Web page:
So, today I invented an entire person just so I can kill them off. Start to finish, her short life is about six pages before she dies an untimely, yet horribly convenient death. Poor thing doesn’t even have a name.
I’m not one of those people who cries a lot writing scenes like that for my own books, but I’ll cry buckets over other people’s characters.
Maybe it’s because my own characters continue to exist for me–and I know that no matter how dead they are in that time line, they’re still alive and well in my notebooks. Maybe suspension of disbelief is harder for me as a writer than it is as a reader. I don’t know.
In my first book–my very first ever finished, book-length book type book–I killed my main character’s husband. Then, I un-killed him in revision. Then, I erased his existence and brought him back a second time. The truth is, I have no idea why she had a husband, in the first place, and that one character made so much work that I’m pretty quick to kill off future characters.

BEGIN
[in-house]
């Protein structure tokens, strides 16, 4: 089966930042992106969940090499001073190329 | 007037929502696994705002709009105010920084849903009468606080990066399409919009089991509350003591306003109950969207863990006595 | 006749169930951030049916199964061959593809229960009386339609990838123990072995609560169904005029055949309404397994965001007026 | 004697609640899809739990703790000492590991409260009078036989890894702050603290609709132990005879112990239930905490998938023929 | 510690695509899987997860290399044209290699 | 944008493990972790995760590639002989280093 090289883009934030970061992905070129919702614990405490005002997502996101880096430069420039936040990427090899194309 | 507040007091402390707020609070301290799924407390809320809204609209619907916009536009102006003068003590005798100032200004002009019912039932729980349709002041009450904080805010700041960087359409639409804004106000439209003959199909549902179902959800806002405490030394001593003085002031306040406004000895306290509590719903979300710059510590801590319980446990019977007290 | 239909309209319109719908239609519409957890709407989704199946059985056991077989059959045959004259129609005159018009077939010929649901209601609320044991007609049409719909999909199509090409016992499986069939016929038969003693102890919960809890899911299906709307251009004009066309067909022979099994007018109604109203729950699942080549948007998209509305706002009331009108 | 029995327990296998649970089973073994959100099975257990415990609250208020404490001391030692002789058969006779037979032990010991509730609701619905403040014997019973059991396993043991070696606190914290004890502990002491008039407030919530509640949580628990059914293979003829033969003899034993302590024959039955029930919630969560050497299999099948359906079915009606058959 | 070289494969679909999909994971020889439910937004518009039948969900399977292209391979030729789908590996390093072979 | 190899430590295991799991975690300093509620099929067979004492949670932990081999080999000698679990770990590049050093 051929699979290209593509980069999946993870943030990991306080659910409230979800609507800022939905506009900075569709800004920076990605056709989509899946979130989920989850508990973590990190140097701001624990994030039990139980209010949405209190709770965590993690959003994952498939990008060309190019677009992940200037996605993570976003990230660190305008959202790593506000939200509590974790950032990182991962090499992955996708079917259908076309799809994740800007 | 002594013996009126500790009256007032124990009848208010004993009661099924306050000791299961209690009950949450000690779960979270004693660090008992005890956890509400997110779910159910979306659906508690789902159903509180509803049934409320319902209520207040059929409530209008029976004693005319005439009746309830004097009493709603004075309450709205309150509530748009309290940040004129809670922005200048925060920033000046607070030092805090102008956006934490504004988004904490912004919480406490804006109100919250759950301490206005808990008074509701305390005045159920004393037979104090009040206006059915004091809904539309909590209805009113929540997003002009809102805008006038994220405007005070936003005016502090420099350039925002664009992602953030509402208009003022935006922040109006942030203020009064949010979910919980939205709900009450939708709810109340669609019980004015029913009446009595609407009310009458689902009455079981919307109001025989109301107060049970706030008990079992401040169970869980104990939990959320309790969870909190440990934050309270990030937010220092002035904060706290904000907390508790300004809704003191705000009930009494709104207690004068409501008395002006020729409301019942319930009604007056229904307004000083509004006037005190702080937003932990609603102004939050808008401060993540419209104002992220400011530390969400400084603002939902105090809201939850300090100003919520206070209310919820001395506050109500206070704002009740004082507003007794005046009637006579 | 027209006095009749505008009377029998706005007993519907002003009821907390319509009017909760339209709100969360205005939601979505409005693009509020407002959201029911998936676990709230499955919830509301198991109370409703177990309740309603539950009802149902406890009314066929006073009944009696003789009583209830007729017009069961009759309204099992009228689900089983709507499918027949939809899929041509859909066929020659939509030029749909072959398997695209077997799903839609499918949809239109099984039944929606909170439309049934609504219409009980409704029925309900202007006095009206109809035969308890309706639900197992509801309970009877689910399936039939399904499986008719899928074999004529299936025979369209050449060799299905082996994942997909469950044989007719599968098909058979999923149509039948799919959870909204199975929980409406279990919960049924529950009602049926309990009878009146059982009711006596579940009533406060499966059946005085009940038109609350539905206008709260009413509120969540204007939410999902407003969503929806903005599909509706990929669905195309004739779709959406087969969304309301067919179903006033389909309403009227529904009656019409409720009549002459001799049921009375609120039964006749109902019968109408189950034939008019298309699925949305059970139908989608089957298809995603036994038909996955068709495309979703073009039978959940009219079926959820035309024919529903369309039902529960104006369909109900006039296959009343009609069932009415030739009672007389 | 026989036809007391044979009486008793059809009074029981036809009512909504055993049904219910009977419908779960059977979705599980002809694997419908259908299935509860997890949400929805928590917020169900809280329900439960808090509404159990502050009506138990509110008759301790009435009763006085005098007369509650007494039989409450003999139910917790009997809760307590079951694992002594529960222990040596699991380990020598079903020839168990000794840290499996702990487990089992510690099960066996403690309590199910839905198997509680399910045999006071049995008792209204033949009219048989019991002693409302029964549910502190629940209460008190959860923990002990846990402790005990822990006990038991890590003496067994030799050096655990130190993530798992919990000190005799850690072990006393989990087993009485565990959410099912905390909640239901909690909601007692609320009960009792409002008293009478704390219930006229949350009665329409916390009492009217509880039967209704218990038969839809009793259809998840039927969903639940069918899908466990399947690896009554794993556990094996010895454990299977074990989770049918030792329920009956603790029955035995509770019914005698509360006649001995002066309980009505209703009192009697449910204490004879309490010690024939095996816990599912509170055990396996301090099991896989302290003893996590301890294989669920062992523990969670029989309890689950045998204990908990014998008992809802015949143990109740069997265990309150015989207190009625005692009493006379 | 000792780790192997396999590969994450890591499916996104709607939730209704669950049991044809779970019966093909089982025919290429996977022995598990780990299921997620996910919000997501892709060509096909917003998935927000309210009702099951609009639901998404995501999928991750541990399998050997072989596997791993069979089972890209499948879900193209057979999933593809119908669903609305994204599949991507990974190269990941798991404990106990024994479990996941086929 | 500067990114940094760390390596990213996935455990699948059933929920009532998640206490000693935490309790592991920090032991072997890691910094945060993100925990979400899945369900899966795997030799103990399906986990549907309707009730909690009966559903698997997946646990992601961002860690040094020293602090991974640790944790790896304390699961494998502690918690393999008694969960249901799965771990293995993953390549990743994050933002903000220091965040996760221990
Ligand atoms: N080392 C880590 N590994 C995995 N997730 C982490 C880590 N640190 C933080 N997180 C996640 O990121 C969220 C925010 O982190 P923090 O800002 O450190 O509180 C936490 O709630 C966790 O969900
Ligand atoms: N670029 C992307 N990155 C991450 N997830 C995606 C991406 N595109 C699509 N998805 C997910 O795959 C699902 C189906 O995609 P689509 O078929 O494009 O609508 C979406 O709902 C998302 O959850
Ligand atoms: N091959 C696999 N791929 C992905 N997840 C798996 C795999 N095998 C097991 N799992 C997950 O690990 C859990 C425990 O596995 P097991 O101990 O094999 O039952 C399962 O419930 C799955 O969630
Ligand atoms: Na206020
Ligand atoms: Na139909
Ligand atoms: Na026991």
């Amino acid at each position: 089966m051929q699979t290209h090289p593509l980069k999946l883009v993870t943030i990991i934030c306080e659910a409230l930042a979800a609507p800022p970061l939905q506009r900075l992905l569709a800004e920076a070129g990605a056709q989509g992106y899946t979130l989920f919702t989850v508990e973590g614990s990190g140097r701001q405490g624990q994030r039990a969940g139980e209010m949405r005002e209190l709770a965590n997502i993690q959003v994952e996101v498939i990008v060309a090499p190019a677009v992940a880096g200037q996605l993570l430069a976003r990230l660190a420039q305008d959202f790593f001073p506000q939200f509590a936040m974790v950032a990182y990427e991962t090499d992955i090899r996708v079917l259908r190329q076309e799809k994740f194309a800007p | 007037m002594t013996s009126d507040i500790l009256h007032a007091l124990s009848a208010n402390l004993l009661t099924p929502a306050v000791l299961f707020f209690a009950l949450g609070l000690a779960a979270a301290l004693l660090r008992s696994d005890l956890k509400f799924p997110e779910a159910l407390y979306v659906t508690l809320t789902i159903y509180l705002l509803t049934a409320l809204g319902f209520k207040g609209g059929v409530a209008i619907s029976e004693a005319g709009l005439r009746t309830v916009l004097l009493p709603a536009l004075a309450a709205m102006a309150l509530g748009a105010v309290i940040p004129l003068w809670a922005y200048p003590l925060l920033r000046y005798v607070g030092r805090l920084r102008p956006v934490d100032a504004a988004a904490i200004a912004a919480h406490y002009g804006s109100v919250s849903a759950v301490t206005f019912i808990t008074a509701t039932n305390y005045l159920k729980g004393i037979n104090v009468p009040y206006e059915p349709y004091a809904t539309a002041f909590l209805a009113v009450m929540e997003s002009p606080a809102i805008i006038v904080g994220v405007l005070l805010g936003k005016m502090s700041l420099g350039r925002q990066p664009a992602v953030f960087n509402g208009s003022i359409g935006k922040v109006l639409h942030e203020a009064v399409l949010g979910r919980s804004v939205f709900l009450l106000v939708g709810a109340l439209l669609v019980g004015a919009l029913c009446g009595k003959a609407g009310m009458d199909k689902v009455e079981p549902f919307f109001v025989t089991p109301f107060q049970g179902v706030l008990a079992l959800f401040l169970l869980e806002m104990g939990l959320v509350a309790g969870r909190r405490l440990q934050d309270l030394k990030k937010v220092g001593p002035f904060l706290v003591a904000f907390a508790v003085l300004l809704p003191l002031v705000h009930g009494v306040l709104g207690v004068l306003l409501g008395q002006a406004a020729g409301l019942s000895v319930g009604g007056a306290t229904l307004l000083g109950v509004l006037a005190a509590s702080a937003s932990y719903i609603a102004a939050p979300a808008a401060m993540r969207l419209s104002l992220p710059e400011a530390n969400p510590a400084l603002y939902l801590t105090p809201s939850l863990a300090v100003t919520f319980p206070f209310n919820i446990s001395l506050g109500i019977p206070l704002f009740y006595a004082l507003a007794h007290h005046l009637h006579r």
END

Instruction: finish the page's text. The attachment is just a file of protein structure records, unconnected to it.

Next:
Characters were the big problem in that book. I had too many. And I didn’t like the ones I needed to like. Not, of course, in the sense that I wouldn’t go out and grab a cheeseburger with them. But in the sense that I didn’t like working with them.
The pure novelty of writing a novel got me through writing that one, and the terror that I might never do it again got me through the revising.
What I should have done… what I hope I now have the sense to do… is write another novel.
And another one.
It’s so easy to get trapped in revising “THE” novel. It’s harder to get trapped in “a” novel.